We drove the
Volvo V60 Plug-in Hybrid
up the hill at the
2012 Goodwood Festival of Speed
– so we were very smug at the wheel of an all-wheel drive Volvo estate with an official economy figure of 150mpg and acceleration from 0-62mph in 6.2 seconds.
Prior to this we drove the new Ford Focus ST up the Goodwood hill . This has a 0-62mph time that falls slightly short of 6.2 seconds, and it returns 39.2mpg, along with 169g/km CO2. This makes an interesting comparison with the Volvo estate, which has official emissions of just 49g/km CO2.
So is this Volvo for real? Yes it is, and you’ll be able to buy one – the world’s first plug-in diesel hybrid – in the UK very soon. Green Car Guide has been following the development of the Volvo V60 Plug-in Hybrid for well over a year now, being allowed full access to the car and the team that’s been working on it. We were one of the first media in the world to drive the car over a year ago in Berlin, and throughout its programme we’ve been highly impressed with the V60, and here’s why.
The Volvo V60 Plug-in Hybrid is a large, five-seat Volvo estate with all-wheel drive capability. It has a total power output of 215hp plus 70hp, and torque of 440Nm plus 200Nm. This gives acceleration from 0-62mph in 6.2 seconds and a top speed of 124mph . Yet it has an official economy figure of 150mpg and emissions of just 49g/km CO2. It can also drive in zero tailpipe emission electric mode for up to 32 miles. There is no other car can do all that.
So how was it to drive up the Goodwood hill? Acceleration off the line feels rapid, helped by the high levels of torque from the electric motor. Six-speed automatic transmission eliminates the need for any gearchanges by the driver. Grip is strong through the corners, and the handling feels well-sorted, even though you can feel that this is a relatively heavy car.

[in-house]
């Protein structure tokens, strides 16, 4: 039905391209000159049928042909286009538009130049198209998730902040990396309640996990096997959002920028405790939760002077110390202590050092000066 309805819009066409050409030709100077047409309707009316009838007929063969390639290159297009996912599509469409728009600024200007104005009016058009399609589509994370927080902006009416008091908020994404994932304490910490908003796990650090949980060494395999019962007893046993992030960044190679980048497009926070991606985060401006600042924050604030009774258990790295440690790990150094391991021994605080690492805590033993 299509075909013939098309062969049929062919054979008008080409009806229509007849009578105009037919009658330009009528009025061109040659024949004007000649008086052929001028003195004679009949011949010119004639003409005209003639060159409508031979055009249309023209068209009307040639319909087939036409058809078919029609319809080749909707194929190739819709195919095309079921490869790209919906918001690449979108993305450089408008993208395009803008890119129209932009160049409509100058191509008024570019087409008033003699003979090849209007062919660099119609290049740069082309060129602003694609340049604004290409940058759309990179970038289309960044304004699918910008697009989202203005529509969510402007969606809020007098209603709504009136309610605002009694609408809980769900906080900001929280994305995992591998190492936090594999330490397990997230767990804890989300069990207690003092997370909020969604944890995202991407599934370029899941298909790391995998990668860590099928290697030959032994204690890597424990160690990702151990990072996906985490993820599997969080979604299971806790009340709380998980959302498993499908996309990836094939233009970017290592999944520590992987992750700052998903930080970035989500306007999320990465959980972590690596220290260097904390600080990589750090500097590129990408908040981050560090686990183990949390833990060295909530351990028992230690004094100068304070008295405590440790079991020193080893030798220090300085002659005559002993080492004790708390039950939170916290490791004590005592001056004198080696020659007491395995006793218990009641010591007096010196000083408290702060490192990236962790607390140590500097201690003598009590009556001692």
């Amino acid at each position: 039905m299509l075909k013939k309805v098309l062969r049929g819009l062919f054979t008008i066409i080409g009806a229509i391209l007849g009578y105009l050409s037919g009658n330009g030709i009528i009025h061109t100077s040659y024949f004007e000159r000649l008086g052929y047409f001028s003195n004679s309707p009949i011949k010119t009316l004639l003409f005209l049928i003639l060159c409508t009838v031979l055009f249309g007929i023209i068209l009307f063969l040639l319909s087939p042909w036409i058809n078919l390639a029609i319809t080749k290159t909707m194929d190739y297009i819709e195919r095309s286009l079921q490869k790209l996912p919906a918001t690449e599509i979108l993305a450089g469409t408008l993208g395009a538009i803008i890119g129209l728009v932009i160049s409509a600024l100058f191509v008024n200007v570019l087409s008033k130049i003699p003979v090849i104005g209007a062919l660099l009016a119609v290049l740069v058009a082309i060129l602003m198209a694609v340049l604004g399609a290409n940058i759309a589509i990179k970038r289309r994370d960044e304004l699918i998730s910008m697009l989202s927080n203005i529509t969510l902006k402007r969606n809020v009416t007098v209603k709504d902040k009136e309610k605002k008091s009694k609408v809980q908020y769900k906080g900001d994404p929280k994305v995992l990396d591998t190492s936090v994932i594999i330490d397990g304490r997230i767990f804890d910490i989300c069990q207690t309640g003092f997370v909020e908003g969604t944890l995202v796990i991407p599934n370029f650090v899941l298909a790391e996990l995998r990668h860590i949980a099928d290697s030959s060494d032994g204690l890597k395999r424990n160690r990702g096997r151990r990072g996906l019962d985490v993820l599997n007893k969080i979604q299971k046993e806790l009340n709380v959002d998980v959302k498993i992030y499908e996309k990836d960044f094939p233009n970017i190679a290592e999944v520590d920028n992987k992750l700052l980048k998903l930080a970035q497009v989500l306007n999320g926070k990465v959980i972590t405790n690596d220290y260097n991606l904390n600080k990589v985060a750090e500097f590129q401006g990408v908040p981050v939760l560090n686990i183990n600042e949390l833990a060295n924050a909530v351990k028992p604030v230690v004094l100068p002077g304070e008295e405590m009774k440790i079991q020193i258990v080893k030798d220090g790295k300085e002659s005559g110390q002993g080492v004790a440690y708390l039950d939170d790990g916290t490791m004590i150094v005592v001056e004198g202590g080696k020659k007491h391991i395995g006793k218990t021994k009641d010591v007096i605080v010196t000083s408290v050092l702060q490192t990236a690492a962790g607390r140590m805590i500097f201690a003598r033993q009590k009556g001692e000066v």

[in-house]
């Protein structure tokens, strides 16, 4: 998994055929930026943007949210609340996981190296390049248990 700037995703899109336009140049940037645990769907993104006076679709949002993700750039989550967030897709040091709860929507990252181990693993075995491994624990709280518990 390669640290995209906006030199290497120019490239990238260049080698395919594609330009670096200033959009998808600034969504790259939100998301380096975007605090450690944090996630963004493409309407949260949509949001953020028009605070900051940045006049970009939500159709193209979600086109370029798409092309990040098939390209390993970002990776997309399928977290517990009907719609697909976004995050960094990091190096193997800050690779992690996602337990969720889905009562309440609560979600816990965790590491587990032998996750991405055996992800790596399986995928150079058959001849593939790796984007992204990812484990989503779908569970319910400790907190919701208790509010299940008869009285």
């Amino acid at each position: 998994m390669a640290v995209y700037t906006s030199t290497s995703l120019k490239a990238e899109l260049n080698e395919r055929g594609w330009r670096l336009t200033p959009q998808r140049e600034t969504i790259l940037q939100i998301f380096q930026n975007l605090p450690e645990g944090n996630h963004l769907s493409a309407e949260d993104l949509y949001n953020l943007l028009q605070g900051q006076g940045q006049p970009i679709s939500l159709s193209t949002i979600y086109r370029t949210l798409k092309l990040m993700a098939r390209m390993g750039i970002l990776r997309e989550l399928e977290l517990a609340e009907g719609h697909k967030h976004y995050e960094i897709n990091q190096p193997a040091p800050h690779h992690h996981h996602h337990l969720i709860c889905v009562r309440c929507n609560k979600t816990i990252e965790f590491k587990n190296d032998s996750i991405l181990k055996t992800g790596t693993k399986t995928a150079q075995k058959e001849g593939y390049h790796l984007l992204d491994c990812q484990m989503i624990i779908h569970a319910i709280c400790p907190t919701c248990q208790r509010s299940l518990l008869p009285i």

So how is all this achieved? The Volvo V60 Plug-in Hybrid has a diesel engine, an electric motor and battery, and the ability to plug it in to the mains to recharge the battery (a full recharge will take between three and a half and seven hours depending on the charging equipment).
The plug-in capability is the secret to its amazing set of figures. This gives the V60 sufficient charge in its battery to provide electric-only commuting for many people , and this is what results in the official economy figure of 150mpg and just 49g/km CO2.
Although we genuinely think that the V60 is an excellent car, it’s our duty to provide a warning about the 150mpg figure . If you drive every journey as per the NEDC cycle, ie. a very short journey with very light load on the car, then you may get somewhere close to an average of 150mpg. If you drive it like the average person is likely to drive it over 12,000 miles, then you will not get 150mpg.
The V60’s engine is a five-cylinder, 2.4-litre turbodiesel unit, and we like this because it’s a refreshing change from the small engines usually found in green cars, and it helps to provide impressive levels of performance not usually associated with ‘ eco cars ’.
The diesel engine powers the front wheels and the electric motor powers the rear wheels, with the combination providing all-wheel drive. If you need all-wheel drive all of the time, in other words, after the battery powering the electric motor and the rear wheels runs out, then this is possible, as the engine can act as a generator for the electric motor.
The V60 has three driving modes: Pure, Hybrid, and Power. The Hybrid mode is the default, where the diesel engine and the battery work together for optimum efficiency. Pure mode is where you select all-electric drive – which can mean up to around 32 miles of all-electric driving. In Power mode, the diesel engine and battery work together with the goal of maximum performance. There’s also a ‘Save’ button to prevent the hybrid system working – for instance to save battery power in advance of entering an urban low emission zone.
So what about the price? The Volvo V60 Plug-in Hybrid will cost £47,000, but it will be eligible for the UK government’s Plug-in Car Grant subsidy, bringing the price down by £5000 to £42,000. In our view, this is good value for a car that combines such a range of selling points. The V60 even has a towing capacity of 1800 kg – something that is very rare for a hybrid.
Production of the V60 Plug-in Hybrid is due to start in
, with the first cars available in the UK in early 2013. Based on our experiences so far, it’s on course to be one of our top green cars of the year.